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UBC Theses and Dissertations

Economic determinants of interprovincial migration in British Columbia Trépanier, Marie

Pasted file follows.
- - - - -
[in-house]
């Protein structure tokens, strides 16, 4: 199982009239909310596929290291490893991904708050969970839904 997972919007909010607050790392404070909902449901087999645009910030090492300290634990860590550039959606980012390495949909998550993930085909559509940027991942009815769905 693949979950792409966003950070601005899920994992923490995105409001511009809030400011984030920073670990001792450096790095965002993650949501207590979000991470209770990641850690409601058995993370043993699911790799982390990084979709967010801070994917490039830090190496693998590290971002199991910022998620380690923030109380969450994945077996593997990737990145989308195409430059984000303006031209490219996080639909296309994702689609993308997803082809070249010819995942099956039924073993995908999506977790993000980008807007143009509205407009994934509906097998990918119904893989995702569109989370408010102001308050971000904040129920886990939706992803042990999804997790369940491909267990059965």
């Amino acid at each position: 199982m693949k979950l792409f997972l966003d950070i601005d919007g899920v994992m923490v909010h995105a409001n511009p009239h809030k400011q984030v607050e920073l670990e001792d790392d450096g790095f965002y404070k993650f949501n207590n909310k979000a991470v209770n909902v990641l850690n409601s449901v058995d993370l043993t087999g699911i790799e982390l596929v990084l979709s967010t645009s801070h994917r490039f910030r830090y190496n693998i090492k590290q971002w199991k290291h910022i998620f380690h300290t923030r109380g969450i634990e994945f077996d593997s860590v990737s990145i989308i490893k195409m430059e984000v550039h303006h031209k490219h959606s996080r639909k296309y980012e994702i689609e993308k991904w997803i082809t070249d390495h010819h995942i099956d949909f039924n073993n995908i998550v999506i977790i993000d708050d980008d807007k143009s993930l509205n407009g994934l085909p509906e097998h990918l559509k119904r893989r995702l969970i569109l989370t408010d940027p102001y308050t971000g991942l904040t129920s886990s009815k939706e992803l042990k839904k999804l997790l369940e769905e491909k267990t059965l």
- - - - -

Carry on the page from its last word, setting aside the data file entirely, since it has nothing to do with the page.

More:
Given the fundamental importance of population base to the level of economic activity, an accurate population estimate is essential to most planners. Interprovincial migration is the major factor in differing regional population growth. Hence an understanding of the Canadian "footloose" behaviour of individuals is invaluable. The purpose of this thesis was twofold: first to find the economic determinants of interprovincial migration for two-age cohorts (the working and the retired), for the 1966-1981 (ex-post) and second to forecast the number of working migrants for 1982 (ex-ante). The case of British Columbia was used. The main sources of migration data were the number of account transfers for family allowance and old age security benefits. Structural and time-series models were investigated. The former were used for explaining and forecasting purposes and the latter for forecasting purposes only. The techniques applied were ordinary least squares for the structural models and unconditional non-linear least squares with back forecasting (Box and Jenkins) for the time-series models. The outcome was that income variables, labour variables, housing prices, personal taxes, cost of living variables and housing market variables were all significant determinants of interprovincial migration. One exception was the out-migration of the elderly group where only housing prices and cost of living variables had any significance. The results also indicated that first the elderly were more sensitive to housing prices, personal taxes and cost of living differentials between British Columbia and the rest of Canada and second the two-age cohorts had similar elasticities to migrate for labour and housing market variables. Finally, in combining ex-ante and ex-post results, it was shown that the optimum solution for determining net migration of the working was in-migration estimates minus out-migration estimates using the structural models.

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